The tragic death of Eddie King Muthemba Kinuthia

Eddie King Muthemba Kinuthia is pictured, smiling, with a door in the background and a tree to his right.

Yesterday, Councillor Asher Craig, Deputy Mayor of Bristol, and I met with Irene Muthemba, the mother of Eddie King Muthemba Kinuthia, also known as EK, the young man from St Pauls who was killed in Bristol last weekend.

We were honoured to host Irene, as well as Eddie’s aunts, uncles, cousins, and other members of his family, at City Hall. It was a powerful meeting – but it is one which I wish was never needed, for an incident which should never have happened, with a family and community that should never have had to suffer such a loss.  

It was deeply moving to hear of the impact of Eddie’s murder on the family and to see how they have come together. We have pledged to support those affected however we can, both personally and working with organisations across Bristol as One City.  

Asher and I were both struck by the extraordinary graciousness of his family, in what must surely be the darkest time of their lives. That they were so focused on action and the needs of others, at a time of such unimaginable personal grief, is testament to the people of faith they are and, I’m sure, to the son that they raised. It is this spirit which saw them speak with such care about the wellbeing of Eddie’s friends: young people in our city, many of whom are traumatised by his murder and struggling to grieve this loss. 

Irene, Eddie’s mum, a Healthcare Assistant, also spoke of wanting to work to prevent the potential retaliation. She wants to stop that happening. She wants the fighting and killing to stop. She told us the family of the perpetrator will also lose a child, who has to carry the weight of killing someone and will end up in prison.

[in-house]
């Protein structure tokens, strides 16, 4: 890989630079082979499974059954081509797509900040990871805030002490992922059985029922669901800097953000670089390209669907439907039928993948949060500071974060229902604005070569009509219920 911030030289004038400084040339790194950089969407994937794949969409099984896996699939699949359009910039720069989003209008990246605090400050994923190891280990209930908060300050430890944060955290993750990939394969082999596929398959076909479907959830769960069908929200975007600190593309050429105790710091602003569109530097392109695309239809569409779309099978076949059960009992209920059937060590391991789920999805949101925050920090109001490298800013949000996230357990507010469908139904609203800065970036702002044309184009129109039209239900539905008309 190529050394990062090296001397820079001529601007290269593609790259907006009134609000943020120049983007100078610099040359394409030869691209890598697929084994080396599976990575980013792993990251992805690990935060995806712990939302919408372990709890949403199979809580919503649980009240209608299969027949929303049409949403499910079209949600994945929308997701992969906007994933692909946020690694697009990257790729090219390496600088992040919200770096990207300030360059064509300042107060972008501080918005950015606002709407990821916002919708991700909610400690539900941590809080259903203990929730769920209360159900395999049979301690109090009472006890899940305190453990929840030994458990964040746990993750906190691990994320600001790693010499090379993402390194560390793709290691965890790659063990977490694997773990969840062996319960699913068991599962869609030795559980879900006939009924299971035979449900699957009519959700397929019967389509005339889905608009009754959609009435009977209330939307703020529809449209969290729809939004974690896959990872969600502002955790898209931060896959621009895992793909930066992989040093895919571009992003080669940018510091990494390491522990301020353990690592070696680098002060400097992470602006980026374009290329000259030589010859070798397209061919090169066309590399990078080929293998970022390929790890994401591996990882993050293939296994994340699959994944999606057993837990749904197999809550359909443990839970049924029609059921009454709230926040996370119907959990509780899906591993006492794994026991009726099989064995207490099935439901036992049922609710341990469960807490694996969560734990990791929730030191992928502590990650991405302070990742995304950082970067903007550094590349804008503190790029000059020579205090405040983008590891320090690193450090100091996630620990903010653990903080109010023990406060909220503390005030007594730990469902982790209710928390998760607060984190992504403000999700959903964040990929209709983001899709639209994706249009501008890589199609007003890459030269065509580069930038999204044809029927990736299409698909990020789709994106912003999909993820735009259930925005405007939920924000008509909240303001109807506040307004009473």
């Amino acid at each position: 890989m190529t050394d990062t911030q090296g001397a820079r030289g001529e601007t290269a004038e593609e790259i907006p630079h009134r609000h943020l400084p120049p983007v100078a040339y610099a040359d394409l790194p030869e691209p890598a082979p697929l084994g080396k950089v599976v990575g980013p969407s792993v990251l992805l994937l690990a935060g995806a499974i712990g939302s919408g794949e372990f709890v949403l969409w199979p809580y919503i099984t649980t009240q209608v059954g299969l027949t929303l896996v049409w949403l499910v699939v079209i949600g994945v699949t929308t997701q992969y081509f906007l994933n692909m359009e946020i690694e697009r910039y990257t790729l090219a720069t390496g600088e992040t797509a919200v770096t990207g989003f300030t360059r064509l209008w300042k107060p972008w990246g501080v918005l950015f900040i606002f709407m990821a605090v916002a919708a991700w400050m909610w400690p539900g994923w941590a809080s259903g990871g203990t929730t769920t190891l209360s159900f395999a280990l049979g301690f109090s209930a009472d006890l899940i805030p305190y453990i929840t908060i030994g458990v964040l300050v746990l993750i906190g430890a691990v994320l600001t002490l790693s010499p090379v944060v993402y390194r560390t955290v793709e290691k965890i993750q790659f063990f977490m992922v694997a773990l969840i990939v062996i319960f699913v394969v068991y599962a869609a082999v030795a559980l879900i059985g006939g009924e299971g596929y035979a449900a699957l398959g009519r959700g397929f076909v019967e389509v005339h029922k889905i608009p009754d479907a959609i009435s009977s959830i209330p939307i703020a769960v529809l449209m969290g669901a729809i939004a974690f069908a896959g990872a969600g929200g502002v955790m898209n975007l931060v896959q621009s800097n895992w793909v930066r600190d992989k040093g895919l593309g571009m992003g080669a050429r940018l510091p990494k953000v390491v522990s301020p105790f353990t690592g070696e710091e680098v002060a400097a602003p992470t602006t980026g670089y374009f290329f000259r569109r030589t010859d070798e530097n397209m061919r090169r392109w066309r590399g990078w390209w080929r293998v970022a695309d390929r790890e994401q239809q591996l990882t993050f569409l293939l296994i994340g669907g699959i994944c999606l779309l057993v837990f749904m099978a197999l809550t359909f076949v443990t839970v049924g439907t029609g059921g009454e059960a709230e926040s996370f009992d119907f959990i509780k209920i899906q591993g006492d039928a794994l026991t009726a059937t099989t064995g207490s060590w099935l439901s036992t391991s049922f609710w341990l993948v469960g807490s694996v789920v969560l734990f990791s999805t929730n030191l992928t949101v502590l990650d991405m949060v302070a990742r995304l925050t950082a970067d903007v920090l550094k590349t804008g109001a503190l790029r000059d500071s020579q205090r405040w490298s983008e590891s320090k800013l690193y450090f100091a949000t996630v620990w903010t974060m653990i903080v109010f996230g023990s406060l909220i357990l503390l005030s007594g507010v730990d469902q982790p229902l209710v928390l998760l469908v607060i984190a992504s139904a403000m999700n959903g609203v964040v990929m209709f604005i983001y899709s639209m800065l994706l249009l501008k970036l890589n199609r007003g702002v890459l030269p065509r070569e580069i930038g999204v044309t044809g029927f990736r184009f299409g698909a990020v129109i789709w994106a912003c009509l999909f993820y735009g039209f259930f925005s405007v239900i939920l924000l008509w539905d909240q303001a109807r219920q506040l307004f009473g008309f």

Of course, Irene, and the whole family, want justice. I think I speak for the whole city in saying that we all do. Eddie deserves nothing less.  

We therefore again encourage anyone with any information to come forward. We know that sometimes people can be afraid, and so have sought – and can share – reassurance from the police that information provided to Crimestoppers is anonymous and that people otherwise coming forward will be kept safe.  

If you have any information which could help the investigation, please call 101, giving the reference 5223175298, or upload footage and information directly onto the Major Incident Public Portal. The independent charity Crimestoppers is also taking information 100 per cent anonymously. Whether you call 0800 555 111 or use their anonymous online reporting form, you’re never asked your name and you cannot be traced.  

Many people around Bristol will want to support Eddie’s family at this time. The family have started a Go Fund Me to help cover the costs of a funeral which they never anticipated, and which no parent should ever have to arrange. At this most difficult time, the family have asked that the media respect their privacy.  

Eddie was a talented young man. He was a member of the E5 Church on Jamaica Street. His whole life was ahead of him.  

That the fullness of Eddie’s promise will go unfulfilled is a deep tragedy for a Bristol family – and thus, for our whole city.